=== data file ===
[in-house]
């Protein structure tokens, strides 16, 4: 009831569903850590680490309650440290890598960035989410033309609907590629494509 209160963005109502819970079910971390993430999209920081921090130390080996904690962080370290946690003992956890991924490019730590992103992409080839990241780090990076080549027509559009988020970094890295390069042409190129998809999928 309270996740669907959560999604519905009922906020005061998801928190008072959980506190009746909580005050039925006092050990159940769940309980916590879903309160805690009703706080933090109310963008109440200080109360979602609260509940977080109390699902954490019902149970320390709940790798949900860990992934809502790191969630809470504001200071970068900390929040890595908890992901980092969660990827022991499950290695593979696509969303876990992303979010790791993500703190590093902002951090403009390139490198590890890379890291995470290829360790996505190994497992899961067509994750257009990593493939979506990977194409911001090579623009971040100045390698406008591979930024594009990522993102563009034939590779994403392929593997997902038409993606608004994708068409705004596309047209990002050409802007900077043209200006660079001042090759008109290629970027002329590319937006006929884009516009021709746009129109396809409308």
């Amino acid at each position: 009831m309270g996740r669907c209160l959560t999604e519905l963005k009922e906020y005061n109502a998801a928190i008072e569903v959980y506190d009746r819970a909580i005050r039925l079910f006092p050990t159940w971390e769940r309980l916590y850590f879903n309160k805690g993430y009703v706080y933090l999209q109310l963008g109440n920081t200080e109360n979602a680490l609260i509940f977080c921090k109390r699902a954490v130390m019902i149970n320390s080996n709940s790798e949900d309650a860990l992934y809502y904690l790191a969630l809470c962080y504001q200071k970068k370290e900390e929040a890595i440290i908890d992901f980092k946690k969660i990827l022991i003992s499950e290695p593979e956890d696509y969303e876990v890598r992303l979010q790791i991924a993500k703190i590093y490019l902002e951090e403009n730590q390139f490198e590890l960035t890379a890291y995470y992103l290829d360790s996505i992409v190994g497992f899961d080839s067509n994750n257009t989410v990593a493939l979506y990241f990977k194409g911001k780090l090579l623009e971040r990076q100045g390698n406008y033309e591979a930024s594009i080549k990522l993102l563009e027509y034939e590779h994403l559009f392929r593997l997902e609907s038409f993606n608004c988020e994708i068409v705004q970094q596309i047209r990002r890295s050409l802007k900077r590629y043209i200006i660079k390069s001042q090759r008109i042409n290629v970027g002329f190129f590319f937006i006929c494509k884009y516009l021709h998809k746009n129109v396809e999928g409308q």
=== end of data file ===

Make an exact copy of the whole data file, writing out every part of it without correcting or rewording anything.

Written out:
[in-house]
């Protein structure tokens, strides 16, 4: 009831569903850590680490309650440290890598960035989410033309609907590629494509 209160963005109502819970079910971390993430999209920081921090130390080996904690962080370290946690003992956890991924490019730590992103992409080839990241780090990076080549027509559009988020970094890295390069042409190129998809999928 309270996740669907959560999604519905009922906020005061998801928190008072959980506190009746909580005050039925006092050990159940769940309980916590879903309160805690009703706080933090109310963008109440200080109360979602609260509940977080109390699902954490019902149970320390709940790798949900860990992934809502790191969630809470504001200071970068900390929040890595908890992901980092969660990827022991499950290695593979696509969303876990992303979010790791993500703190590093902002951090403009390139490198590890890379890291995470290829360790996505190994497992899961067509994750257009990593493939979506990977194409911001090579623009971040100045390698406008591979930024594009990522993102563009034939590779994403392929593997997902038409993606608004994708068409705004596309047209990002050409802007900077043209200006660079001042090759008109290629970027002329590319937006006929884009516009021709746009129109396809409308």
């Amino acid at each position: 009831m309270g996740r669907c209160l959560t999604e519905l963005k009922e906020y005061n109502a998801a928190i008072e569903v959980y506190d009746r819970a909580i005050r039925l079910f006092p050990t159940w971390e769940r309980l916590y850590f879903n309160k805690g993430y009703v706080y933090l999209q109310l963008g109440n920081t200080e109360n979602a680490l609260i509940f977080c921090k109390r699902a954490v130390m019902i149970n320390s080996n709940s790798e949900d309650a860990l992934y809502y904690l790191a969630l809470c962080y504001q200071k970068k370290e900390e929040a890595i440290i908890d992901f980092k946690k969660i990827l022991i003992s499950e290695p593979e956890d696509y969303e876990v890598r992303l979010q790791i991924a993500k703190i590093y490019l902002e951090e403009n730590q390139f490198e590890l960035t890379a890291y995470y992103l290829d360790s996505i992409v190994g497992f899961d080839s067509n994750n257009t989410v990593a493939l979506y990241f990977k194409g911001k780090l090579l623009e971040r990076q100045g390698n406008y033309e591979a930024s594009i080549k990522l993102l563009e027509y034939e590779h994403l559009f392929r593997l997902e609907s038409f993606n608004c988020e994708i068409v705004q970094q596309i047209r990002r890295s050409l802007k900077r590629y043209i200006i660079k390069s001042q090759r008109i042409n290629v970027g002329f190129f590319f937006i006929c494509k884009y516009l021709h998809k746009n129109v396809e999928g409308q």